IRA warned to get out of Derry on eve of Operation Motorman, inquest told
A former civil rights leader told the IRA to get out of Londonderry the day before Operation Motorman “to avoid bloodshed”.
Ivan Cooper told the inquest into the fatal shooting of a boy shot dead by a soldier during the operation that he had been told about it in advance by a senior RUC officer.
Mr Cooper, who was the SDLP MP for Mid Derry at the time, was giving evidence at the inquest into the death of Daniel Hegarty, the 15-year-old boy shot dead by a Royal Scots Regiment soldier on July 31, 1972.
During the second day of the inquest, Mr Cooper told Senior Coroner John Leckey that the day before Operation Motorman he met with the commander of the RUC in Derry, Chief Superintendent Frank Lagan.
Mr Cooper said he had regular meetings with Mr Lagan whom he described as “an enlightened police officer”.
The police commander told him he had met earlier with Brigadier Patrick MacLellan, the senior Army officer in Derry, who told Mr Lagan that the Army would be going into the Bogside the following day.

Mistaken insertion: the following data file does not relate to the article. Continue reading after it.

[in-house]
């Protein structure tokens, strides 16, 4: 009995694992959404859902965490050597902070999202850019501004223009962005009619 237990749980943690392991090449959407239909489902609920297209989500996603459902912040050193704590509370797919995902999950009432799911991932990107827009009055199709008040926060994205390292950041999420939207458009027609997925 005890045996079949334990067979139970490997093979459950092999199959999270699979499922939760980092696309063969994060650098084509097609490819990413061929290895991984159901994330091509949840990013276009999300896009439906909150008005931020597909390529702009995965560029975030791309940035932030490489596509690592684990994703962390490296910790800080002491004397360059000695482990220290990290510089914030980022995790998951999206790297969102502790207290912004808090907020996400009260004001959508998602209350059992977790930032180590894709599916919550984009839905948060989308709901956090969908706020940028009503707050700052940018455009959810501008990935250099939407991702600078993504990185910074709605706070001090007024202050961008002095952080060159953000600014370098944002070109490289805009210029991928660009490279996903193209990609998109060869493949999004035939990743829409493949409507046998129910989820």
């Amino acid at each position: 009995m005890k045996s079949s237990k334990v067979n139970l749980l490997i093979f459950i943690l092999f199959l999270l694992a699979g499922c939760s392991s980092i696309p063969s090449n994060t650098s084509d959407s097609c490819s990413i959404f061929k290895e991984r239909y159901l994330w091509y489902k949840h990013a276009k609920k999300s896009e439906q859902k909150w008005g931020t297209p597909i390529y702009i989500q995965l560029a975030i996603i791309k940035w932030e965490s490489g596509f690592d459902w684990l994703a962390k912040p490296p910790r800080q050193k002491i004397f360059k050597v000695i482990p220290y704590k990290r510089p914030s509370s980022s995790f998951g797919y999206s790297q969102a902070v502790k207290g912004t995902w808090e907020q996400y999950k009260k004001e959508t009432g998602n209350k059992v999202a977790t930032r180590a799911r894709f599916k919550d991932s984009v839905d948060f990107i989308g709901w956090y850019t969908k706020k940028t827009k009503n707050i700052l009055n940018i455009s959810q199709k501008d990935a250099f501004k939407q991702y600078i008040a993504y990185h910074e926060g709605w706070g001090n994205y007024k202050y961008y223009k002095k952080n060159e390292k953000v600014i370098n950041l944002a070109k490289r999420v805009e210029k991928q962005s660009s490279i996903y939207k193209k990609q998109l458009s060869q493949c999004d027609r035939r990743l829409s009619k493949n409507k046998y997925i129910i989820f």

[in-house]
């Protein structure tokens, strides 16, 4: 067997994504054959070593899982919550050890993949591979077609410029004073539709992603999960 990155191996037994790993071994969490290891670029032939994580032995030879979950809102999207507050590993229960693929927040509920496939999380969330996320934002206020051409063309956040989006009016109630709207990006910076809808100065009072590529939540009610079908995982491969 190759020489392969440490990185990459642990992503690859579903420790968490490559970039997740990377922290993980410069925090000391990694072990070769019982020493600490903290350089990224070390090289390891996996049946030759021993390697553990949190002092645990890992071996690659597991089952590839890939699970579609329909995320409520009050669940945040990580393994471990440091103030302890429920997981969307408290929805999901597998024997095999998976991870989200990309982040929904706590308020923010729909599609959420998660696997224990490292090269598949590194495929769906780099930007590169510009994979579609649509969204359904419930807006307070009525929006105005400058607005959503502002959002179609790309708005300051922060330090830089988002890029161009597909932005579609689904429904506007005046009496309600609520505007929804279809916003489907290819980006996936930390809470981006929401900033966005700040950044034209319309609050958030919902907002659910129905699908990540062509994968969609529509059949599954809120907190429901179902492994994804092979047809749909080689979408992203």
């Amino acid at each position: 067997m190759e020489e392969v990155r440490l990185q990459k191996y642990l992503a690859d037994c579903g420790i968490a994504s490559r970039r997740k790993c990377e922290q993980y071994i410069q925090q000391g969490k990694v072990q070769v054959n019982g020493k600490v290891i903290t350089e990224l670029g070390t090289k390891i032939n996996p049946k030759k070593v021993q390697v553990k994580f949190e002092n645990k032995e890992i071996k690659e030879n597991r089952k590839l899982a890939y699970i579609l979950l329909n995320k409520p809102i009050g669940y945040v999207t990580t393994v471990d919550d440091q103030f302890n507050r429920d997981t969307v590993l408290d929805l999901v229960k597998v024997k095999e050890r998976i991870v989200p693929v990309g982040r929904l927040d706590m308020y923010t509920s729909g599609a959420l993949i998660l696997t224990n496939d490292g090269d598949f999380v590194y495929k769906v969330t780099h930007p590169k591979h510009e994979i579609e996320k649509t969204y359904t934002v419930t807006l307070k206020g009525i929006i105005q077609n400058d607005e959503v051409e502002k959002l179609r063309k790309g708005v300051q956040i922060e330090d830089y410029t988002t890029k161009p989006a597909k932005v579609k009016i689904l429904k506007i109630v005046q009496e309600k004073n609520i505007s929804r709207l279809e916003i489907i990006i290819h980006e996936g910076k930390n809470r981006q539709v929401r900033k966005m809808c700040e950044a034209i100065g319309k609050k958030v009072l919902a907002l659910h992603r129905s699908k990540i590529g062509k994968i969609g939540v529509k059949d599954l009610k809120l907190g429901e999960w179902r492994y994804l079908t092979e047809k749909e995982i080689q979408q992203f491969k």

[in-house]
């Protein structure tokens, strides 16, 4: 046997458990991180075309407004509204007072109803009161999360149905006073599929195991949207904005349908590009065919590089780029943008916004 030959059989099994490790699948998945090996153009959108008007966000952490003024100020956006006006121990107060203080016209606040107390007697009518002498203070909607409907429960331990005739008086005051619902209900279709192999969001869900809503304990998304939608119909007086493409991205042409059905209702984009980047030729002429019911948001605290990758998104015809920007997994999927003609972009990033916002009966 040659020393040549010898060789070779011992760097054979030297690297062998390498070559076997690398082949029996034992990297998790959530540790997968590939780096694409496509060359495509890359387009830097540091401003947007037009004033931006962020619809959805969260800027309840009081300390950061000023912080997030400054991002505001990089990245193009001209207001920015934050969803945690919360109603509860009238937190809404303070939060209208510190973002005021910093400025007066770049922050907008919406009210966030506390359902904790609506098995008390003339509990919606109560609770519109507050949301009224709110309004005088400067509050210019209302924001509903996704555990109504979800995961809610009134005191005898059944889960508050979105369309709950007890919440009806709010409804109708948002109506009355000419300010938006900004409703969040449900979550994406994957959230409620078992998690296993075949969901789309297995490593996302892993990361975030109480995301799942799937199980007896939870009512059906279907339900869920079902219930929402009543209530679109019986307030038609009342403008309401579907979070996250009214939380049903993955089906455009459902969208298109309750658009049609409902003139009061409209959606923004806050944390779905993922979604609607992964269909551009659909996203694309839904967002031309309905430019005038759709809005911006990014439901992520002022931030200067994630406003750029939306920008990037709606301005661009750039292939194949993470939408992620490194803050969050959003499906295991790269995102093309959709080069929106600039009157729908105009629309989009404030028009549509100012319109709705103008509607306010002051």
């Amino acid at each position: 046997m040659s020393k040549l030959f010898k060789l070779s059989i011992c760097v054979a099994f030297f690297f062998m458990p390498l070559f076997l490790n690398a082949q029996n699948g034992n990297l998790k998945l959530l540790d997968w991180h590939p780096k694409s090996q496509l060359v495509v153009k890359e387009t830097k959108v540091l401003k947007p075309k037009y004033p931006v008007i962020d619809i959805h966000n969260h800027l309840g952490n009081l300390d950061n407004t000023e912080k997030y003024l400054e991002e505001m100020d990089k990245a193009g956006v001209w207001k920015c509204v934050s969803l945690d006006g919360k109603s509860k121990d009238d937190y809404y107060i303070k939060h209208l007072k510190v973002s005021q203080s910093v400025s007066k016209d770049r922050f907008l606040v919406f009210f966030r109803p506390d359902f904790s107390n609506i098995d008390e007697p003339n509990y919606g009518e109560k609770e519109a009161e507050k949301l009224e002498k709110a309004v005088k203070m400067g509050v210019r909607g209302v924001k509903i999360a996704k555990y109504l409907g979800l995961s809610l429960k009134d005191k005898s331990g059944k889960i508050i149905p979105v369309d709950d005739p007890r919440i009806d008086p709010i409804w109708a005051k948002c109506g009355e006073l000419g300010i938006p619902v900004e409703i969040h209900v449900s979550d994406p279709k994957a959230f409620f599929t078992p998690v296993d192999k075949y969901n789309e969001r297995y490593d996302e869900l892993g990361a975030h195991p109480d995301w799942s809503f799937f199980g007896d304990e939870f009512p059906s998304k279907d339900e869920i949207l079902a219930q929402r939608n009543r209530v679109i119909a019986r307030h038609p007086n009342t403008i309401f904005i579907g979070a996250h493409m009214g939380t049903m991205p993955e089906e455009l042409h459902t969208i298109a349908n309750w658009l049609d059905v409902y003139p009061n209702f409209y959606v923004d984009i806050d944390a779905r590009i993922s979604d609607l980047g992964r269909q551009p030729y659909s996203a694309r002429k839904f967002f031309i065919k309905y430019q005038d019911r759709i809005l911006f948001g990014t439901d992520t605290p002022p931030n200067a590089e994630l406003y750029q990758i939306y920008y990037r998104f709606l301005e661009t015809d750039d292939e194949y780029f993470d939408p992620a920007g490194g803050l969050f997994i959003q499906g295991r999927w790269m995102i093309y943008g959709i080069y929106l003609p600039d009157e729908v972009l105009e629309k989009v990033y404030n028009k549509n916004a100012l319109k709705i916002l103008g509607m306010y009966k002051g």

Mr Cooper said following his meeting with Mr Lagan he went to the home of former SDLP leader and local MP John Hume in the Bogside.
He told Mr Hume about his conversation with Mr Lagan and then left.
As he drove through the Bogside he saw a Rover car which he knew to be “an IRA staff car”, the inquest heard.
“He flashed his car lights to signal to the driver of the Rover to stop. Mr Cooper said he had met the driver previously in attempts to get the IRA to stop its campaign of violence.
He said he told the driver that the British Army would be coming into the Bogside the next day and that the IRA should get out to avoid any bloodshed.
Mr Cooper said he never saw the man again, nor did any member of the IRA tell him what their plans were for Operation Motorman.
Mr Cooper said he “absolutely reckoned” that the IRA men would be shot by the Army if they remained in the so-called no-go areas.
He said it was “common knowledge” on the day of Operation Motorman that the IRA “had left the no-go areas en masse and gone to Donegal”.
The inquest continues.
Former MP Ivan Cooper rose to prominence as a civil rights leader in Londonderry. He led an anti-internment march on January 30, 1972, a date better known as Bloody Sunday, after paratroopers shot dead 13 civilians in the city. A Protestant, he was a founding member of the SDLP with John Hume and Gerry Fitt.